Researchers from the Division for Physical Education of Tomsk Polytechnic University are working on developing equilibrium skills on slippery surfaces for people with disabilities. This technique can help disabled people to move more steadily along the streets in winter. The researchers propose to change a conventional approach, i.e. to train disabled people to maintain balance and walk like common people, and to develop those specific mechanisms which their bodies have already developed.
A group of 15 students with disabilities who exercise at the specialized simulator to develop equilibrium was formed at the University. Data obtained during these workouts helped the researchers to identify a number of patterns in the movements of people with disabilities.
Project leader Leonid Kapilevitch, professor from the Division for Physical Education says:
‘Ice and rough roads represent a big challenge for people with special needs because it is more difficult for them to maintain equilibrium. In addition, there is a psychological constrain, it is enough to fall down once a person starts to be afraid of falling.
In our practice, we often see such people who try not to leave home without a need. We have already been working with disabled people for a long time. We have a patented method for rehabilitating children with cerebral palsy. The current project continues research in this field. We propose not to teach such people walking like others but to use their unique capabilities with which their bodies replace lost or limited ones. Our experience shows that in this approach disabled people start to move as more efficiently as possible.’
Students attending special physical education classes include people with problems of musculoskeletal systems and visually impaired people. In the classroom, they do exercises at the simulator that is a moving platform connected to a display. Moving the body and pressing the platform by feet a student changes the position of the cursor and do different tasks: for example, to put the cursor to the middle of the screen, to draw numbers and straight lines with it.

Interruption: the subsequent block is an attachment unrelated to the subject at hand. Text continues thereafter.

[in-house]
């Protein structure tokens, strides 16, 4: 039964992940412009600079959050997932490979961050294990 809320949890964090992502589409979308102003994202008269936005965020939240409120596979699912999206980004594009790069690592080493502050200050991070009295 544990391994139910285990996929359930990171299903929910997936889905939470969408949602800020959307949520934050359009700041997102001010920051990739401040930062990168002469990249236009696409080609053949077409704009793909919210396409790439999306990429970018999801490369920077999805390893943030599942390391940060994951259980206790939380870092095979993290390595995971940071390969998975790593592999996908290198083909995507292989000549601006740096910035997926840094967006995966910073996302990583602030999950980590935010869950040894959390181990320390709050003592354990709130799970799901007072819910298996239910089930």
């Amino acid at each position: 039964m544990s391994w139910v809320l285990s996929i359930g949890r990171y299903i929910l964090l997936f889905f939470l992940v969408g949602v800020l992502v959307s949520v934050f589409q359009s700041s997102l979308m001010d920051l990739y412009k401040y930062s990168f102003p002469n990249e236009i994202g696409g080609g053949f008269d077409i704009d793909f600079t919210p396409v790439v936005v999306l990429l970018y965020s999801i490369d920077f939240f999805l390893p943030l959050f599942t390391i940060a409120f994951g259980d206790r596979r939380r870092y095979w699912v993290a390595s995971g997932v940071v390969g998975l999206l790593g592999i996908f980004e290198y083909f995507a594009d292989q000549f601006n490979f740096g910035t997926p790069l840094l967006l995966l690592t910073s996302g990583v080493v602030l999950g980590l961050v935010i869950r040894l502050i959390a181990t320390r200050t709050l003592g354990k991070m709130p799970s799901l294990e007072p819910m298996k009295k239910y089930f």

The project leader explains:
‘During such classes we observe how they move, which mechanisms they use. We do not notice this but each our step is the beginning of fall forward. When walking, at first we lean forward as if we fall then we put one leg forward and land on it. But for people with disabilities, there is another scheme: they cannot take out their legs quickly after leaning.
They first need to stand on one leg, then, standing erect, bring it forward and only then lean. It is the mechanism which they need to train to improve equilibrium.’
As a result, the new technique will include a set of exercises for the development of equilibrium, which will take into account both general patterns of movement of disabled people and individual characteristics of a person.
‘For someone it is enough to learn to keep his/her back straight when walking, someone needs to do exercises for knees. Exercises will be designed for simulators which we expect to install at the University for physical education classes. We also plan to try virtual reality next year. This can help to overcome the fear of fall,’
says Leonid Kapilevich.